A Chapter 11 filing, on the other hand, is an attempt to stay in business while a bankruptcy court supervises the “reorganization” of the company’s contractual and debt obligations. The court can grant complete or partial relief from most of the company’s debts and its contracts, so that the company can make a fresh start. Often, if the company’s debts exceed its assets, then at the completion of bankruptcy the company’s owners (stockholders) all end up with nothing — all their rights and interests are terminated — and the company’s creditors end up with ownership of the newly reorganized company, in the hopes that it will eventually succeed financially as compensation for their losses.
All creditors who register with the court can be heard by the court, which is responsible for determining whether the plan of reorganization complies with the purposes of the bankruptcy law and provides for fair and equitable treatment of all parties in interest. Priority of claims is determined by Section 507 of the Bankruptcy Code, but as a general rule secured creditors, such as some banks and bondholders, have a higher-priority claim on the proceeds of the sale of corporate assets than unsecured creditors, such as vendors who have not been paid for products they previously delivered to the company (and who don’t have any collateral for their claim).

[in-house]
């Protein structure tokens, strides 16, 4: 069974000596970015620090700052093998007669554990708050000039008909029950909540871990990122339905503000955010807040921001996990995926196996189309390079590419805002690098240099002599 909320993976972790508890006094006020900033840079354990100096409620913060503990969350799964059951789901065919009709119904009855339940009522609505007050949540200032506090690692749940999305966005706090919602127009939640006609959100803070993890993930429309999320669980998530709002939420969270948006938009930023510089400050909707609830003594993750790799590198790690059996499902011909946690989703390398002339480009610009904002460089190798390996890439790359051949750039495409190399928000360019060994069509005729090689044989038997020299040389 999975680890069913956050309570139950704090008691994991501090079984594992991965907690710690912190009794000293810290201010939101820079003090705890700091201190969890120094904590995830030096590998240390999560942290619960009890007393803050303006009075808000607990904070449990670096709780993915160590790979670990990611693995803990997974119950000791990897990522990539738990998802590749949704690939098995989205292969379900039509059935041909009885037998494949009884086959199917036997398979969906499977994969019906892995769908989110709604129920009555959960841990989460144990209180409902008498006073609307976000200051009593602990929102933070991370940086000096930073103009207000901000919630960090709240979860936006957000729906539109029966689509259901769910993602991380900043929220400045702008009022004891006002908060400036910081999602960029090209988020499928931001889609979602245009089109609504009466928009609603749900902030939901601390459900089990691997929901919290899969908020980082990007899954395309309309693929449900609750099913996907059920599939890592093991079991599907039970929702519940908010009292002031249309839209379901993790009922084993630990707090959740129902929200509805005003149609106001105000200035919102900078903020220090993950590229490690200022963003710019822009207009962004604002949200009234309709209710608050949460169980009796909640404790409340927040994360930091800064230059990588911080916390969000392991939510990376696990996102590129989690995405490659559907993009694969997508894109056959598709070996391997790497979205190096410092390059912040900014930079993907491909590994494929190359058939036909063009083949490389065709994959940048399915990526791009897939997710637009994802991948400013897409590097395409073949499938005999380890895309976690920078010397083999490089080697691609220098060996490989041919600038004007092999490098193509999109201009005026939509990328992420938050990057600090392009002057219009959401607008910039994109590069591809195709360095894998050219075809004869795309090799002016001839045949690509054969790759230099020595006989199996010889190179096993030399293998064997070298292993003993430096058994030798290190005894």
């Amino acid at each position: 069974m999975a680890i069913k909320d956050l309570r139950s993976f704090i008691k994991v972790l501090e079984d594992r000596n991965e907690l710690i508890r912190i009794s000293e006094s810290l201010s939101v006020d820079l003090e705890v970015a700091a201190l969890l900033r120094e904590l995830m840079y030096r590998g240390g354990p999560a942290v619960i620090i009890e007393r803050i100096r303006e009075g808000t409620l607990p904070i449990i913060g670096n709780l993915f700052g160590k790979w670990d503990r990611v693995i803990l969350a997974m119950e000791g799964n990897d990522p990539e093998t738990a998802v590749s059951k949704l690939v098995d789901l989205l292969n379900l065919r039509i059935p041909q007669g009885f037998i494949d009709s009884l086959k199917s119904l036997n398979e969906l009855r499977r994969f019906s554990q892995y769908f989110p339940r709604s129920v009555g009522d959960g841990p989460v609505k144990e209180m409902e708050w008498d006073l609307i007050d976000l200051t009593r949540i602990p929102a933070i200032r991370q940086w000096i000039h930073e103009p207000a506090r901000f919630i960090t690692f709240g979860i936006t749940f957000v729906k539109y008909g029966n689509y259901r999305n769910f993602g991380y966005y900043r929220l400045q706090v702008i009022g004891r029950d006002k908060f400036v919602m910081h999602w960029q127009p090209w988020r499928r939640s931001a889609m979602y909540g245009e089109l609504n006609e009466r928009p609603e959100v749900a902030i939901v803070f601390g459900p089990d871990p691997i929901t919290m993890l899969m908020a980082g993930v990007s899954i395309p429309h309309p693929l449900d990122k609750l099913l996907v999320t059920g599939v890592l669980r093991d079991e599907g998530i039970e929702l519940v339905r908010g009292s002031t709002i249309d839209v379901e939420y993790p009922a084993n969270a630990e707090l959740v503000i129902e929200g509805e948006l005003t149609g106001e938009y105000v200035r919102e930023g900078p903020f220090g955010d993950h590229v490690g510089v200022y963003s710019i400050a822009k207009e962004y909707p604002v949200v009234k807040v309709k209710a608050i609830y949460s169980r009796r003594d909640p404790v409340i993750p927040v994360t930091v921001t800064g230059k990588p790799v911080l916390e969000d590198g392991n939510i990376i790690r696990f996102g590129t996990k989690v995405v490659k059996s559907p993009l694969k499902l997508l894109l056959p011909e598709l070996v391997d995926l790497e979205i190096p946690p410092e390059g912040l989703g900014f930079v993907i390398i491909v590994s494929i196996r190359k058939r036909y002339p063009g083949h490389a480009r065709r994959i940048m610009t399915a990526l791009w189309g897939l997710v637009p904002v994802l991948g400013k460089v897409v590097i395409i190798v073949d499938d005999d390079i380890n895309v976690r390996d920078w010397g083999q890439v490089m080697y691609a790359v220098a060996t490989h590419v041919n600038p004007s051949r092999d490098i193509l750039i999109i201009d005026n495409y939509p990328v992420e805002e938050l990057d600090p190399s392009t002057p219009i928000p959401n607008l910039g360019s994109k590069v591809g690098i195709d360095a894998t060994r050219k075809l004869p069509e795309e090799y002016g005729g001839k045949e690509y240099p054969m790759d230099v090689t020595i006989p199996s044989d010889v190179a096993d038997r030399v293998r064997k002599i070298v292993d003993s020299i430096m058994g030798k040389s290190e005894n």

Once a business files for Chapter 11 bankruptcy, its creditors are not allowed to attempt to collect previously incurred debts except through the bankruptcy court. Under some circumstances, the creditors or the United States Trustee can ask the court either to convert the case to a liquidation under Chapter 7, or to appoint a trustee to manage the debtor’s business. The court will grant a motion to convert to Chapter 7 or appoint a trustee if either of these actions is in the best interest of all creditors (appointment of a trustee also requires some wrongdoing or gross mismanagement on the part of existing management, and is relatively rare).
Typical debts and contracts cancelled in a Chapter 11 bankruptcy include unsecured loans and, if cancelling them would be financially favorable to the company, union contracts, supply or operating contracts (with both vendors and customers) and long-term real estate leases.